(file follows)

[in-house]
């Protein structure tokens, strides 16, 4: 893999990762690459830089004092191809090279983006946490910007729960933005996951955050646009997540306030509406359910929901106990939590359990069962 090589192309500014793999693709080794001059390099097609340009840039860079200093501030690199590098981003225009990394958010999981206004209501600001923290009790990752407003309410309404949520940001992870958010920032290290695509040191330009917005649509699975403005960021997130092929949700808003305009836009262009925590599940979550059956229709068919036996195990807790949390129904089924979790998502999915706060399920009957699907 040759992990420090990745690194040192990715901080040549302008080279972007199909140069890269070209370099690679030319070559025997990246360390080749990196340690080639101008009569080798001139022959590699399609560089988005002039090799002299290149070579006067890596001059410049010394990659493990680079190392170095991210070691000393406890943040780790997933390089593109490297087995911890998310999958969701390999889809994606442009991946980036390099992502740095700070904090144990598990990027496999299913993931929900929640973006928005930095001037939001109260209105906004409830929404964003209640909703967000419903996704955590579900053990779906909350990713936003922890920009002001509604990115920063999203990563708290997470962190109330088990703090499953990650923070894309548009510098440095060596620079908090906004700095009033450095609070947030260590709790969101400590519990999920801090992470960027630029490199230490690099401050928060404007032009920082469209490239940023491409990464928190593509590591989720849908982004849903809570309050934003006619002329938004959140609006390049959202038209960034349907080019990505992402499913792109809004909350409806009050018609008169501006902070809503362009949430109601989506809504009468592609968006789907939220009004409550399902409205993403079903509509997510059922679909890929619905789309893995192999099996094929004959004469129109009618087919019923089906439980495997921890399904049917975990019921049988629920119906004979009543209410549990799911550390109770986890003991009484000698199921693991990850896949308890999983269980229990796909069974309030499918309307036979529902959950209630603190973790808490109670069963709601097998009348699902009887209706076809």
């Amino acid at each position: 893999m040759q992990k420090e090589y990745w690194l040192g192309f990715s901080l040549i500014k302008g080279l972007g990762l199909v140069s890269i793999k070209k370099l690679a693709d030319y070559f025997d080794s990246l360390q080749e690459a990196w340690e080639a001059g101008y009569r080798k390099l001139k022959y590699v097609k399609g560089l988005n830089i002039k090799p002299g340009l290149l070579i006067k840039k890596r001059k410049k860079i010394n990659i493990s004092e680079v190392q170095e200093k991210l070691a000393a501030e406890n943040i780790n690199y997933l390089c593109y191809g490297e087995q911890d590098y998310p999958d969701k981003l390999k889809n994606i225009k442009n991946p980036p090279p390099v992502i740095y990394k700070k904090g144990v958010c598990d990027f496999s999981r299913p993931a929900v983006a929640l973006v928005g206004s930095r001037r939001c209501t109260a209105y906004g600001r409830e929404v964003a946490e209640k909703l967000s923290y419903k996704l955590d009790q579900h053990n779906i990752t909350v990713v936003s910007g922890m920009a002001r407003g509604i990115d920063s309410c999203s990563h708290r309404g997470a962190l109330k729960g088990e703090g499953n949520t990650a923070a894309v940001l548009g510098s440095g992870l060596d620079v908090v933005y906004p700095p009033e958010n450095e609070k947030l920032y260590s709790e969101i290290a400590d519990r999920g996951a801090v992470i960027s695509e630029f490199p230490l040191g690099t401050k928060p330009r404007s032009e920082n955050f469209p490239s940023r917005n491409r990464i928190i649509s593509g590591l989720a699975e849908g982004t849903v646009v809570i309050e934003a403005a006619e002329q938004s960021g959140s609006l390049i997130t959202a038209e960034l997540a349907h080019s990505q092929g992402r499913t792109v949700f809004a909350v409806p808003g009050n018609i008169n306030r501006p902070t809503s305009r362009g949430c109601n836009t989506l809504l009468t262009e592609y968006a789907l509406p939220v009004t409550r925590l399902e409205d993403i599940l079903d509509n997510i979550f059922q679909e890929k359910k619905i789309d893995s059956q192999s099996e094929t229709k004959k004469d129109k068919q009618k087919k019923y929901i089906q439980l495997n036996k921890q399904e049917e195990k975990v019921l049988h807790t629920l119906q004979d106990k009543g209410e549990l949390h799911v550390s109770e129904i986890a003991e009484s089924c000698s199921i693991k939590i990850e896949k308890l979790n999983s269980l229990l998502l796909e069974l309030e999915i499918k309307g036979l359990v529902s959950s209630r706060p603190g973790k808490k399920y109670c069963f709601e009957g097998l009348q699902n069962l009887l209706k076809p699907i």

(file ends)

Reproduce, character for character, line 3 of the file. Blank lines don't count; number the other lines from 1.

């Amino acid at each position: 893999m040759q992990k420090e090589y990745w690194l040192g192309f990715s901080l040549i500014k302008g080279l972007g990762l199909v140069s890269i793999k070209k370099l690679a693709d030319y070559f025997d080794s990246l360390q080749e690459a990196w340690e080639a001059g101008y009569r080798k390099l001139k022959y590699v097609k399609g560089l988005n830089i002039k090799p002299g340009l290149l070579i006067k840039k890596r001059k410049k860079i010394n990659i493990s004092e680079v190392q170095e200093k991210l070691a000393a501030e406890n943040i780790n690199y997933l390089c593109y191809g490297e087995q911890d590098y998310p999958d969701k981003l390999k889809n994606i225009k442009n991946p980036p090279p390099v992502i740095y990394k700070k904090g144990v958010c598990d990027f496999s999981r299913p993931a929900v983006a929640l973006v928005g206004s930095r001037r939001c209501t109260a209105y906004g600001r409830e929404v964003a946490e209640k909703l967000s923290y419903k996704l955590d009790q579900h053990n779906i990752t909350v990713v936003s910007g922890m920009a002001r407003g509604i990115d920063s309410c999203s990563h708290r309404g997470a962190l109330k729960g088990e703090g499953n949520t990650a923070a894309v940001l548009g510098s440095g992870l060596d620079v908090v933005y906004p700095p009033e958010n450095e609070k947030l920032y260590s709790e969101i290290a400590d519990r999920g996951a801090v992470i960027s695509e630029f490199p230490l040191g690099t401050k928060p330009r404007s032009e920082n955050f469209p490239s940023r917005n491409r990464i928190i649509s593509g590591l989720a699975e849908g982004t849903v646009v809570i309050e934003a403005a006619e002329q938004s960021g959140s609006l390049i997130t959202a038209e960034l997540a349907h080019s990505q092929g992402r499913t792109v949700f809004a909350v409806p808003g009050n018609i008169n306030r501006p902070t809503s305009r362009g949430c109601n836009t989506l809504l009468t262009e592609y968006a789907l509406p939220v009004t409550r925590l399902e409205d993403i599940l079903d509509n997510i979550f059922q679909e890929k359910k619905i789309d893995s059956q192999s099996e094929t229709k004959k004469d129109k068919q009618k087919k019923y929901i089906q439980l495997n036996k921890q399904e049917e195990k975990v019921l049988h807790t629920l119906q004979d106990k009543g209410e549990l949390h799911v550390s109770e129904i986890a003991e009484s089924c000698s199921i693991k939590i990850e896949k308890l979790n999983s269980l229990l998502l796909e069974l309030e999915i499918k309307g036979l359990v529902s959950s209630r706060p603190g973790k808490k399920y109670c069963f709601e009957g097998l009348q699902n069962l009887l209706k076809p699907i």